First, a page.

4 July 2015

What is a right?

My title is a question I sometimes ask activists who get a little too demanding of me.  They want the right for this or that thing- which is really unimportant, everyone, it seems wants something, and they want it now.  I save my question for the more disagreeable sort, the kind that won't let one simply walk away, as though the fact that they wish to speak means that everyone else must listen.  But sooner or later, they must draw a breath, and then it is time to pounce.

"You want this right, do you? And you're sure? You've thought this through?  Very well then, I have only one question for you:

What is a 'right'?"

They often stare at me blankly, as though they had never heard such a stupid question. Doesn't everyone know what a right is?  Or perhaps, and I suspect this too is true, they have never given the matter a moment's thought.

Or sometimes they answer to the effect that a right is the ability to do something, and no one may tell you otherwise.  That would be the most common answer these days, but I still don't think they've given it a moments thought.  But, answer or no, I have never had cause to believe they have taken any real time consider the meaning of their most fundamental term.

I have pondered the matter occasionally, and my ideas are a little different from theirs, for when I look to the past to see what the concept of right meant back when the concept of rights was being formulates, I see that rights often comes hand in hand with duties.  The two were not inimical to each other then, as they are now, but rather two sides of the same coin.  The right to do something also carries with it the duty to do it well.  The right to free speech, for instance, carries with it the responsibility to speak truth.  We are not permitted to liable nor slander, nor lie under oath, nor may we yell 'Fire!' in a theatre where there is no fire.   Informally, we may tell a lie, but a known liar is never again trusted.  A right is a kind of power, and, as Spider-man is fond of telling us, with great power comes great responsibility.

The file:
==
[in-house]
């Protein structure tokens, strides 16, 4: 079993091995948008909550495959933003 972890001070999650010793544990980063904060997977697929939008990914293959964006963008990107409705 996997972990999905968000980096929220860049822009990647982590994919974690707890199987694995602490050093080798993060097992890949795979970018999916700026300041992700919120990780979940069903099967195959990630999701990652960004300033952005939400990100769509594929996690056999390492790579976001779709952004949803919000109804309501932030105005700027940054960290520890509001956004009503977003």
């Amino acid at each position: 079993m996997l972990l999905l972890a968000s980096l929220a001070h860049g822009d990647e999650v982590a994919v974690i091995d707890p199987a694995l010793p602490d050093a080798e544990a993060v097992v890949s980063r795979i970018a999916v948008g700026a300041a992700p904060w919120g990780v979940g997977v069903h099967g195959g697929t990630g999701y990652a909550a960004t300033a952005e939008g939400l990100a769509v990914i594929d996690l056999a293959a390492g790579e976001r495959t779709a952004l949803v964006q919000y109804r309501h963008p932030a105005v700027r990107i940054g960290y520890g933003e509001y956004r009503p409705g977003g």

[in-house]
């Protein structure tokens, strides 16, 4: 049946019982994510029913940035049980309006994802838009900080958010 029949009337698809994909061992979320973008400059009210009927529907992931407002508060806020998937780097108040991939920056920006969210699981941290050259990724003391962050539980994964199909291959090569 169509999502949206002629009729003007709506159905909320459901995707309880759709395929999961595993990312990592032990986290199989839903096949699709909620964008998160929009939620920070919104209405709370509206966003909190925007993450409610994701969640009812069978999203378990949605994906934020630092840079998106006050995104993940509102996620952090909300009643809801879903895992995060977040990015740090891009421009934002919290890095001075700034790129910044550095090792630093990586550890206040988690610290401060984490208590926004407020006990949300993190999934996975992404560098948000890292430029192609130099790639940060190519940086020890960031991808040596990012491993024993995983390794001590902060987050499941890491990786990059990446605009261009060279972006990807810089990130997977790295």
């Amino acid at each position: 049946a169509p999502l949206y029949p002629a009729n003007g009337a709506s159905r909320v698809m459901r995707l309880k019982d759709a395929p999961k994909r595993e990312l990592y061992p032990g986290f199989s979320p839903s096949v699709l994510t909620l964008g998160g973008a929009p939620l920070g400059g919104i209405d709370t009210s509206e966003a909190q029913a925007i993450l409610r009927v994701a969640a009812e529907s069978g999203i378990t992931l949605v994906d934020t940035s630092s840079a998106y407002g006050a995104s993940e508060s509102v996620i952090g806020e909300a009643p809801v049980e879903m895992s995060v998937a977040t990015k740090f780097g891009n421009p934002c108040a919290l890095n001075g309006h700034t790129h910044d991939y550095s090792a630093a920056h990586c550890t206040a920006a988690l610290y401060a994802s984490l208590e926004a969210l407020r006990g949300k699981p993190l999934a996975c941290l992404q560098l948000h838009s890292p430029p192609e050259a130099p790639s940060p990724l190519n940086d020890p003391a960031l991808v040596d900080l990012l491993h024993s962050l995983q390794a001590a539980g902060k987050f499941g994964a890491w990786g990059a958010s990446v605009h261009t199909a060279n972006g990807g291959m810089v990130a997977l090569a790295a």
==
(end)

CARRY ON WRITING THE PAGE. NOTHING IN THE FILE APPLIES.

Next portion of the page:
These people I meet so often would have me believe that without a full and complete right, they are unfree, a veritable slave in chains. But this merely shows their folly.  The opposite of right is licence, or the capacity to act without the constraints of duty or obligation.  The true opposite of right, then, is exactly what they mean when they say 'right'. 

To be able to act without consequence is the province of a child, and a spoiled one at that.  They seem to desire that there be no consequences for their choices, no consequences for their actions.  They seem to desire to live a life of no consequence. This is not freedom, for a free man knows his freedom was not free, and, being the arbiter of his destiny, he bears its burden, and he must bear the cost of his mistakes.  But these do not seek responsibility: that they would place on another.  The ultimate freedom they desire is freedom from responsibility.  But this is the freedom of a master over a slave; it is not a freedom of a rule of law, but of the domination of Thrasymachus:  the strong will do as they will, and the weak will accept what they must.  I will do what I want. You will pay the price.

With responsibility it is possible to have civilization.  Without it, there is only the barbarism of anarchy, a Hobbesian war of every man against every man, where life is solitary, poor, nasty, brutish and short.  Too many rights, as these people seem to conceive them, and we shall all be ruined.

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